This blog is still alive, just in semi-hibernation.
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Saturday, August 18, 2012

Dersu Uzala, the Hunter


Earlier this week, I wrote a review of Catch-22, a book I returned to some forty years after I first read and loved it, only to find my love had waned over time.

This weekend, I watched Dersu Uzala, the Hunter for the first time since the 1970s. It was shot in the Soviet Union and directed by Akira Kurosawa, the only film he ever shot in 70 mm. It tells the story of the friendship of a Siberian native named Dersu Uzala and a Russian captain of a surveying party in the early part of the 20th Century, portrayed by Maksim Munzuk and Yuri Solomin respectively, the two men seated in this black and white still from the picture. The vast majority of the film is in color, but there is a scene comprised of photos of the main characters, this being one of the photos.

The movie is based on the memoir of the captain, Vladimir Arseniev. The film is long and slow and very beautiful. I don't know if modern audiences would feel antsy watching it or not, but because it is a story of man against the elements, the slow pace and long shots make perfect sense. One of the joys of seeing a foreign film from an era I'm unfamiliar with is to see great actors completely inhabiting parts. My constantly cataloging brain isn't thinking "Oh, yeah, I saw Maksim Munzuk in ..." I never saw him play anything but Dersu Uzala. In my mind, he is Dersu Uzala.

One of the surprises for me is the incredible beauty of Siberia. In the general imagination, Siberia might as well be Antarctica, but in the Russian view it is the great untamed wilderness, the way Americans felt about The West in the 19th Century.  There are plenty of scenes in the cold, snow and ice, but we also see it in the spring, summer and autumn. The movie contains some of the best nature photography ever.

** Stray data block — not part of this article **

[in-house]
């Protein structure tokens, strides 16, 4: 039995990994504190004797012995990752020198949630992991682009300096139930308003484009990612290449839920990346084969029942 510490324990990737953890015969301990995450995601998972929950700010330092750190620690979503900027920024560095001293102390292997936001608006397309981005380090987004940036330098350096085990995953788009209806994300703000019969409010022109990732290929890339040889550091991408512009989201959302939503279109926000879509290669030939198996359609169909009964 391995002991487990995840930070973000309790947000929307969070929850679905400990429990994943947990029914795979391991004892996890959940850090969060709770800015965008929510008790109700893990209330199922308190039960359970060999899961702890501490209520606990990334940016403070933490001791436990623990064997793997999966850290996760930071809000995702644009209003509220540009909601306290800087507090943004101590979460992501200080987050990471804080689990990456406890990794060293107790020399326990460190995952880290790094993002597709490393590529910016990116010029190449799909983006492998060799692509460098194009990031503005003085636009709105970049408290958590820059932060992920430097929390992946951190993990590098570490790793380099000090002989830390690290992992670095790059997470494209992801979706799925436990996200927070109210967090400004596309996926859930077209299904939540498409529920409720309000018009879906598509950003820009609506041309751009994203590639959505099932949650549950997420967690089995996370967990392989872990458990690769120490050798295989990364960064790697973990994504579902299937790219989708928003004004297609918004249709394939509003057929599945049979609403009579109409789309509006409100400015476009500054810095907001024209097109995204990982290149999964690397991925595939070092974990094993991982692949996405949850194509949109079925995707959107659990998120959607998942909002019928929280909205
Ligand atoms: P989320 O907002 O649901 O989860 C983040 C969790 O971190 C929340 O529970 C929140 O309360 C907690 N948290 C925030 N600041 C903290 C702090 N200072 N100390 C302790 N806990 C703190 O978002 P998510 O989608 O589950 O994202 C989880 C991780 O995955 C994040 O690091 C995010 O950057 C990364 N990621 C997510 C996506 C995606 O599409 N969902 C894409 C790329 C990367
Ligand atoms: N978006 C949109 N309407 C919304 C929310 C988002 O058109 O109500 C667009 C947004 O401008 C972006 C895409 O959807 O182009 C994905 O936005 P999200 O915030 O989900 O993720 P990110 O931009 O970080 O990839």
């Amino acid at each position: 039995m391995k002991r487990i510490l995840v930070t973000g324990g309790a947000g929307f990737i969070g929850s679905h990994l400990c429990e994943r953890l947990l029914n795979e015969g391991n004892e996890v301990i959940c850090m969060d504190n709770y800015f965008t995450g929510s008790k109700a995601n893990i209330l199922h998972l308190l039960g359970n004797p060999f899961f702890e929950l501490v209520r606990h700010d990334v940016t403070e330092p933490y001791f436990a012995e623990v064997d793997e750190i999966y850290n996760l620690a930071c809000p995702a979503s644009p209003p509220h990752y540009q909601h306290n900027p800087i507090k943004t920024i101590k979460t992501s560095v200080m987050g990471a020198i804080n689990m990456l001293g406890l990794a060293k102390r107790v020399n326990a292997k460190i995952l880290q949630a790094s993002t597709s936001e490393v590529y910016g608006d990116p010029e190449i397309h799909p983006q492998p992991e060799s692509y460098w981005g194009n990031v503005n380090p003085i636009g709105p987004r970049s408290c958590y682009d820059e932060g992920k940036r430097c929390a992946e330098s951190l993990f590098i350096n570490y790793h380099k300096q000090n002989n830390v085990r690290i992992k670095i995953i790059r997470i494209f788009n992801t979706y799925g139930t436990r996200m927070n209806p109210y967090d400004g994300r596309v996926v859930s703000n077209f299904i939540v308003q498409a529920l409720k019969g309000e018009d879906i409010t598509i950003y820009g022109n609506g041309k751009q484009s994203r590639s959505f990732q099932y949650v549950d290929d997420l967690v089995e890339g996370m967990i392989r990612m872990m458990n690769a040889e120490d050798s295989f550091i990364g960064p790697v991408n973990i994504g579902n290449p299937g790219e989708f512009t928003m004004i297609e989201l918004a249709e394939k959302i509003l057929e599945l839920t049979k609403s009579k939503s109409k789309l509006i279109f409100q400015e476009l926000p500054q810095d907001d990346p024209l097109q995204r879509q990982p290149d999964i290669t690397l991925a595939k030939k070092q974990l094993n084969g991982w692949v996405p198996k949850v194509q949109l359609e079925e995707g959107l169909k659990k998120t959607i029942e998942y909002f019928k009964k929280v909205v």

Some might complain that Dersu is too much the over-simplified "noble savage". To those people, let me say... bite me. If you don't love him as much as the captain did, I don't know what movie you were watching.

I saw it on DVD. The quality of some parts was a little scratchy. I hope someone somewhere is working to re-master this and put it on Blu-Ray, because it is one of the most beautiful films of all time.


2 comments:

Michael Strickland said...

George Lucas was a fan of Kurosawa, and he rented out the Northpoint Theatre in the Fisherman's Wharf area during some unsuccessful run of a stinko Hollywood film. The theater had a 70mm widescreen setup and great sound, and "Dersu Uzalu" showed there for a week or so.

It was effing amazing, and I don't even need to see it again because chances are we'll never see it so perfectly projected again in our lifetimes. Some of the old 4:3 aspect ratio movie palaces like the Castro and the Paramount are being saved, but the great, big, widescreen cinemas like the Coronet and the Alexandria, built between the 1950s and the 1970s in the Bay Area, have just about disappeared.

namastenancy said...

I must have seen it at the same time. To see it on the wide screen was to be pulled completely into that world. It's one of those films that I never want to see again because that one time was so perfect.